6 Evaporative cooling with sweat, panting, or bathing Behavioral response: postures that enable them to minimize or maximize absorption of heat Some animals can regulate body temperature by adjusting their rate of metabolic heat production Shivering Mammals regulate by complex negative feedback that involves several organ s Humans use the hypothalamus to function as a thermostat Many animals can adjust to a new range of environmental temperatures over a period of days or weeks Acclimatization may involve cellular adjustments or in the case of birds or animals of insulation and metabolic heat production Energy to Sustain Form and Function Require chemical energy for growth, repair, physiological processes, regulation, and reproduction Bioenergetics - flow of energy through an animal Limits animals behavior, growth, and reproduction Determines how much food the animal needs Harvest energy from food and once digested, it is converted to ATP to power cellular work Remaining energy can be used for biosynthesis Metabolic rate is the amount of energy an animal uses in a unit of time Can be measured by amount of oxygen consumed 18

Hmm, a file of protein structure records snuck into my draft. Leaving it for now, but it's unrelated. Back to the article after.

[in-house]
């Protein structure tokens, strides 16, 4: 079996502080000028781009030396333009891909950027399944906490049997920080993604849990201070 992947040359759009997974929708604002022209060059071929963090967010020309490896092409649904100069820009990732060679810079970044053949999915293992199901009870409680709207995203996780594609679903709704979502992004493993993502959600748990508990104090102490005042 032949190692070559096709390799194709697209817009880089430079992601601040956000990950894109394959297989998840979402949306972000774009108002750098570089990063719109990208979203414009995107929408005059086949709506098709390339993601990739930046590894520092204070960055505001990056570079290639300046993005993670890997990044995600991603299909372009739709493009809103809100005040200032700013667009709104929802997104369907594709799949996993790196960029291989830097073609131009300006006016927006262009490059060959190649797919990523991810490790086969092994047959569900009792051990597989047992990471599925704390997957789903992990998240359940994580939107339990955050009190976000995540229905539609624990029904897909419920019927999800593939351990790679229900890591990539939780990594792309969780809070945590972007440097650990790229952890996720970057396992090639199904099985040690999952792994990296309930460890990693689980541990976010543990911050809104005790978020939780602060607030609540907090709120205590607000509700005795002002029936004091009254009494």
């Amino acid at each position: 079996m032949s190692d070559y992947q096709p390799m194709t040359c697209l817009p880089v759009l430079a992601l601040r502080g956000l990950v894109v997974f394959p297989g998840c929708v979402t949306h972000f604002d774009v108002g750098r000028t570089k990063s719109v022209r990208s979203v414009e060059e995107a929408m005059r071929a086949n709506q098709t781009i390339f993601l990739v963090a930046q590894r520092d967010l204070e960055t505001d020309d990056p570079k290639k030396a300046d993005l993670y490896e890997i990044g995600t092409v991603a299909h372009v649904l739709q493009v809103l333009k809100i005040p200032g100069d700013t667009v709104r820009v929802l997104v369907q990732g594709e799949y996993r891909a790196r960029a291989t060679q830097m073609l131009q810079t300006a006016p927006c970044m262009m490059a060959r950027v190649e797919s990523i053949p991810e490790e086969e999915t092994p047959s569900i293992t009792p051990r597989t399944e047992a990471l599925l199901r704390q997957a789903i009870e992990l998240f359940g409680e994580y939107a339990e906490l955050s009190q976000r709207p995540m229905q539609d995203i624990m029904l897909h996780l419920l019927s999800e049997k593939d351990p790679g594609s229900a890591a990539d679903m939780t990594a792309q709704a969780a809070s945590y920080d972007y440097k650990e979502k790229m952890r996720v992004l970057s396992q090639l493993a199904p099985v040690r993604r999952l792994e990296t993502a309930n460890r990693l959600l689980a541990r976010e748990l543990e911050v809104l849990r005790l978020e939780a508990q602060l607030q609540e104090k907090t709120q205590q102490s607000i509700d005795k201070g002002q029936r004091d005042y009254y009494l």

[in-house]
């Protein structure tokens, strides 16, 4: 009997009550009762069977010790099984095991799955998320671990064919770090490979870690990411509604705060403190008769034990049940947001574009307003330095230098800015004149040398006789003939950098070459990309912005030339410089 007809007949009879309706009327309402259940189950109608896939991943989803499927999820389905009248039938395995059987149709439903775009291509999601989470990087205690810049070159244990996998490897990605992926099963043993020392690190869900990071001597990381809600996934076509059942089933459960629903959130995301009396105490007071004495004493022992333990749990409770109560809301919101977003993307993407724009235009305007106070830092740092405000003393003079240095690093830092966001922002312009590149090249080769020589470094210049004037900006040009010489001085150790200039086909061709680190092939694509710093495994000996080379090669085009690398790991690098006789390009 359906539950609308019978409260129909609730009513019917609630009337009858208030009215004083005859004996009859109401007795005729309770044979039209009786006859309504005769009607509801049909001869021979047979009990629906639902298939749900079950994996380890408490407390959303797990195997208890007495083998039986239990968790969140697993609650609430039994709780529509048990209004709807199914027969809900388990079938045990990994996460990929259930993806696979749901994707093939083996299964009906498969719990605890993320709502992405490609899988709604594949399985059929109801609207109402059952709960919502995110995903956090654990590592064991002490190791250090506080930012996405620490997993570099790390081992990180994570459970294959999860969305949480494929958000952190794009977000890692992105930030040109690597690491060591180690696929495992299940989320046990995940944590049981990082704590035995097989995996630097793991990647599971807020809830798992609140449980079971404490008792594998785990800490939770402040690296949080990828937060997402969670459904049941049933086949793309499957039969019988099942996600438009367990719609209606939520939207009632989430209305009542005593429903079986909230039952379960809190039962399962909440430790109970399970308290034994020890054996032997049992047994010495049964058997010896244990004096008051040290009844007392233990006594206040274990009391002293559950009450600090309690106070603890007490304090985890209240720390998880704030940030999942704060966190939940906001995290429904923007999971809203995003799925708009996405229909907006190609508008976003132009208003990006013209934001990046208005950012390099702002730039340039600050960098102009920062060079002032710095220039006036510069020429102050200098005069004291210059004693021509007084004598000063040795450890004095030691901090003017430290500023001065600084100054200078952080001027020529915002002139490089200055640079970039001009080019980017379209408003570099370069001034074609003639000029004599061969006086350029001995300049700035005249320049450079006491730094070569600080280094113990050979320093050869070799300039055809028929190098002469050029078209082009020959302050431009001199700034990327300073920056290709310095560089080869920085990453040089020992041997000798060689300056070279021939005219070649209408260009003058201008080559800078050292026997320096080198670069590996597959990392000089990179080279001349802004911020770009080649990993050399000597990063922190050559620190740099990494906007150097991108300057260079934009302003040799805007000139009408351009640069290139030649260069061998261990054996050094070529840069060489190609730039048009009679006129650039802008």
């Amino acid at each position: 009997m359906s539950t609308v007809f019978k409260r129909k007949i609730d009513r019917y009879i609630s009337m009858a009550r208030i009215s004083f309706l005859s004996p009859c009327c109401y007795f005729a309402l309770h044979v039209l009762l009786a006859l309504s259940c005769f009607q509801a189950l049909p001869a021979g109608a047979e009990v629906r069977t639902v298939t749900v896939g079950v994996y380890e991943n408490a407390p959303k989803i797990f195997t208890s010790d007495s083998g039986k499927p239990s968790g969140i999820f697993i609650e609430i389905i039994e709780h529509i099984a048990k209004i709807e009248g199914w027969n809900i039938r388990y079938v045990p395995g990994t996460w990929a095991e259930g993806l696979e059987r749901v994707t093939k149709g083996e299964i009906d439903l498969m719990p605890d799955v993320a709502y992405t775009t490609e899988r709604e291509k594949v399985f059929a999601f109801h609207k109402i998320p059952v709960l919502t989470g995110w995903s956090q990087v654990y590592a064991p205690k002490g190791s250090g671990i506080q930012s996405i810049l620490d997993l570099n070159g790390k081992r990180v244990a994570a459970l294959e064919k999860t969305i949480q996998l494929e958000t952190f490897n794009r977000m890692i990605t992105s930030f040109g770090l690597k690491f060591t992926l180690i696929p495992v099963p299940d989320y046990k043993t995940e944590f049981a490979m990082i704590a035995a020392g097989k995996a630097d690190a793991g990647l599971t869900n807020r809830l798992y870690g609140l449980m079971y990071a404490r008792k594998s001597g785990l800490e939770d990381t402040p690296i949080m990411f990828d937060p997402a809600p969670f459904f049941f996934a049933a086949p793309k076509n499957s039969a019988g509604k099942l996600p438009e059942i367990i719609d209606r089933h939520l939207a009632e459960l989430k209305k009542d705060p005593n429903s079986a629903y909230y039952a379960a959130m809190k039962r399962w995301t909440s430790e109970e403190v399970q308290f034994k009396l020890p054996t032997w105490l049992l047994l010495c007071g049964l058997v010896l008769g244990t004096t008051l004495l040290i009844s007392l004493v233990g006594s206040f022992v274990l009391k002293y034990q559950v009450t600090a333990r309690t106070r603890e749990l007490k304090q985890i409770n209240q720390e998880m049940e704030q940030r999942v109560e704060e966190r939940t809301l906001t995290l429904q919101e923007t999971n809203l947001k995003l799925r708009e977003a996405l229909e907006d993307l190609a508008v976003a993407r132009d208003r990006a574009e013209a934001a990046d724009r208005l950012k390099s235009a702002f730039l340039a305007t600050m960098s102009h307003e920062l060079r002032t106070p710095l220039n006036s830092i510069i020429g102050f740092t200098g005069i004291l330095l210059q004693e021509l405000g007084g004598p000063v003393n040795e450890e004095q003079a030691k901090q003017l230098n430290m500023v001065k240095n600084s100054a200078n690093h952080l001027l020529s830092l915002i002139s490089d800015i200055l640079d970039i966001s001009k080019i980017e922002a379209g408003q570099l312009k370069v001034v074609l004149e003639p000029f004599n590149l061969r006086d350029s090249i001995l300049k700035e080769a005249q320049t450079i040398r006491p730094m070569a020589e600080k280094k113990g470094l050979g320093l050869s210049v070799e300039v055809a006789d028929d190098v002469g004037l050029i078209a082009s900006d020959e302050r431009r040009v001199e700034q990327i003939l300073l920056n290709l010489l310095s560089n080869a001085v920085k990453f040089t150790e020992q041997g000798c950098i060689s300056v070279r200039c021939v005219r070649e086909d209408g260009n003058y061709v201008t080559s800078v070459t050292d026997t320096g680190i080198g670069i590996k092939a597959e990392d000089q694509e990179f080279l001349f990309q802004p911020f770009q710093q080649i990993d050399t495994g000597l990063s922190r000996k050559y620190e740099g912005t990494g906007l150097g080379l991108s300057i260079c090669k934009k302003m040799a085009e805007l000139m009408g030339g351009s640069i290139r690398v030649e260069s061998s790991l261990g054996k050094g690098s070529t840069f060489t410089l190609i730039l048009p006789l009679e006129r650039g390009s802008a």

7 Bioenergetic Strategies and Metabolic Rate Metabolic rate is impacted by size (inversely related - smaller have higher rates per gram) and activity Basal metabolic rate (BMR) - endotherm at rest Standard metabolic rate (SMR) - ectotherm at rest Torpor Torpor - adaptation that enables animals to save energy while avoiding difficult or dangerous conditions Physiological state in which activity is low and metabolism decreases Hibernation is long-term torpor - adaptation to winter cold and food scarcity during which the animal s body temperature declines Estivation (summer torpor) - enables to survive long periods of high temperature and scarce water supplies Daily torpor is exhibited by many small animals and birds and adapted for feeding patterns 21